Recommended Posts

As I repeatedly read people talking about (their) martial skills developed practicing Taiji and as my life gets each year more peaceful and the main benefits I yield from my Taiji are certainly not (physical) fights related -meaning the necessity for physical fighting has been close to 0 for my 5 last years- I dare to raise this question :

 

Did anyone here ever used Taiji chuan in the concrete reality of a brutal street fight ?

 

and if it happened how did he/she made use of it ?

Share this post


Link to post
Share on other sites

Yes, and I have videos of one of our lineage teachers who uses it on a daily basis because he’s a narc detective. He says it’s the best art for fighting felons and thugs, and says he trusts it enough to put his life on the line daily.

 

Look up Glenn Hairston.

  • Like 1

Share this post


Link to post
Share on other sites
3 minutes ago, Earl Grey said:

Yes, and I have videos of one of our lineage teachers who uses it on a daily basis because he’s a narc detective. He says it’s the best art for fighting felons and thugs, and says he trusts it enough to put his life on the line daily.

 

Look up Glenn Hairston.

 

I know Glenn Hairston.

 

Can you talk about your experience ?

Share this post


Link to post
Share on other sites
Posted (edited)
5 minutes ago, CloudHands said:

 

I know Glenn Hairston.

 

Can you talk about your experience ?


My own experience is that it is like a zip file in your computer. All of what i learned compresses itself and only comes out or un archives itself when there’s actual conflict.

 

A guy who was about 188cm to my 171cm tried to attack me at a bar and the sensing hands came out instinctively, then did things I never even learned formally when he resorted to kicking and cheap shots. He never got a single hit in and was bruised for some reason because my body was on autopilot and I was apparently doing three things at a time without knowing what I did untjl afterwards.

Edited by Earl Grey
  • Like 2
  • Thanks 1

Share this post


Link to post
Share on other sites
1 minute ago, CloudHands said:

That's precisely not what I'm talking about EG


Those videos are examples of how it’s applicable. 
 

My post afterwards was my own experience reinforced it.

Share this post


Link to post
Share on other sites
1 minute ago, Earl Grey said:


Those videos are examples of how it’s applicable. 
 

My post afterwards was my own experience reinforced it.

 

Yes that thread is not about how it can be use... it's the next step : how did you use it :)

Share this post


Link to post
Share on other sites
Posted (edited)
5 minutes ago, CloudHands said:

 

Yes that thread is not about how it can be use... it's the next step : how did you use it :)


The videos were the techniques I learned and used. They are also necessary visual references because many who claim to have learned for martial use haven’t actually seen it used practically and professionally.

Edited by Earl Grey

Share this post


Link to post
Share on other sites
8 minutes ago, Earl Grey said:


The videos were the techniques I learned and used. They are also necessary visual references because many who claim to have learned for martial use haven’t actually seen it used practically and professionally.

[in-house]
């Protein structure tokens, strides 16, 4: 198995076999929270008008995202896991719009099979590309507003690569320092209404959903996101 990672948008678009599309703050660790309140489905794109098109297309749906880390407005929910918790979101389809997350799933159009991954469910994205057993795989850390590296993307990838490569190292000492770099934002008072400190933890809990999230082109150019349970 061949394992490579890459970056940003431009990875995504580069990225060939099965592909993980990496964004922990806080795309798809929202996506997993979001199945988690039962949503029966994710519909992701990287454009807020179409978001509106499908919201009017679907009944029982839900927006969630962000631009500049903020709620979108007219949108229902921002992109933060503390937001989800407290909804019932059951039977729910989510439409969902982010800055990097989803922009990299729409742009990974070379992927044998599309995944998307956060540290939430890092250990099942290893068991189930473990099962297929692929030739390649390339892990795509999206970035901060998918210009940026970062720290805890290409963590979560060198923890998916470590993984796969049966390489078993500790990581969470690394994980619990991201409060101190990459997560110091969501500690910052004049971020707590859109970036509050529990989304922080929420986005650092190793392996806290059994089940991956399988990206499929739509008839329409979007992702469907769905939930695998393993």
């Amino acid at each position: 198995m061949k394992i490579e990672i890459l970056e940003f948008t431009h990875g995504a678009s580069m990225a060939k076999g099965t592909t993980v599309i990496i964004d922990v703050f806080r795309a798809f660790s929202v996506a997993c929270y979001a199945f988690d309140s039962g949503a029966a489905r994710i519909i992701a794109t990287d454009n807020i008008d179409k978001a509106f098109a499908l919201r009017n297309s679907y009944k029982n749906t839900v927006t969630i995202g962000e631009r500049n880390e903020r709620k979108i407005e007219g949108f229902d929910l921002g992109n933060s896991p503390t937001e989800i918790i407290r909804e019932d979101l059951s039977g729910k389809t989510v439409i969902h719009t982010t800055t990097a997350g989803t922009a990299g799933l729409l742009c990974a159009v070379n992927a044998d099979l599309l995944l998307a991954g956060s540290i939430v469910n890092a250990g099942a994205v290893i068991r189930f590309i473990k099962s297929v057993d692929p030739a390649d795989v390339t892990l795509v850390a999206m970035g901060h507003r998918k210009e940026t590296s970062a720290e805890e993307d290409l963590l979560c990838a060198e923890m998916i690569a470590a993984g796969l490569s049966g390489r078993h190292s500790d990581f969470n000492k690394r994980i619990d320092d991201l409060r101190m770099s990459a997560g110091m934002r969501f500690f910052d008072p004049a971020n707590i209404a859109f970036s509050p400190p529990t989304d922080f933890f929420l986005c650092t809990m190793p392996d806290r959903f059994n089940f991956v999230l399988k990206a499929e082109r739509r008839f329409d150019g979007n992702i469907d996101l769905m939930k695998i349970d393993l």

Yes that's for sure. Thanks for your answer.

 

Can you describe what happened during the fight ? what techniques you used ? did you ko the guy ?

Share this post


Link to post
Share on other sites
16 minutes ago, CloudHands said:

 

Yes that's for sure. Thanks for your answer.

 

Can you describe what happened during the fight ? what techniques you used ? did you ko the guy ?

 

As I said, I was on autopilot; I remember doing the techniques, but according to witnesses, they saw me doing more than what I remembered. The techniques I did were from those videos above based on what they described and what I remember. 

 

The level of internal training my lineages guide us towards is to be as instinctive as we are methodical since we don't know what's going to come out, it just does and even does things I never would have realized I knew instinctively. 

 

He wasn't KO'd, but he was crying and bruised pretty badly saying I hit him hard, which surprised me because I was only defending myself to parry and deflect. He ended up being escorted away by the police because he tried to pull out a gun afterwards. 

  • Like 3

Share this post


Link to post
Share on other sites

Although I'm not encouraging violence, I'm glad there is at least one bum that can attest of taiji's effectiveness.

@Earl Grey  did you have prior martial practices ? and if yes how much taiji took place in your fighting skills.
I know you practice also another system now, what balance do you find between them now ? how do they complete ?

 

Share this post


Link to post
Share on other sites
1 hour ago, CloudHands said:

Although I'm not encouraging violence, I'm glad there is at least one bum that can attest of taiji's effectiveness.

@Earl Grey  did you have prior martial practices ? and if yes how much taiji took place in your fighting skills.
I know you practice also another system now, what balance do you find between them now ? how do they complete ?

 

 

There's a certain point that all your skills become one and it's hard to see where one style ends and another begins. 

 

I mostly did hard styles like Muay Thai and BJJ but I hadn't done them since 2009 when I had surgery, which is why I went into Taijiquan and other internal styles, and by the time I started learning Xin Yi (Yi Quan and Liuhebafa) and Baguazhang, I found them as no more than just extensions of the foundation I built in Taijiquan as I don't turn off Taijiquan to do Liuhebafa and so forth.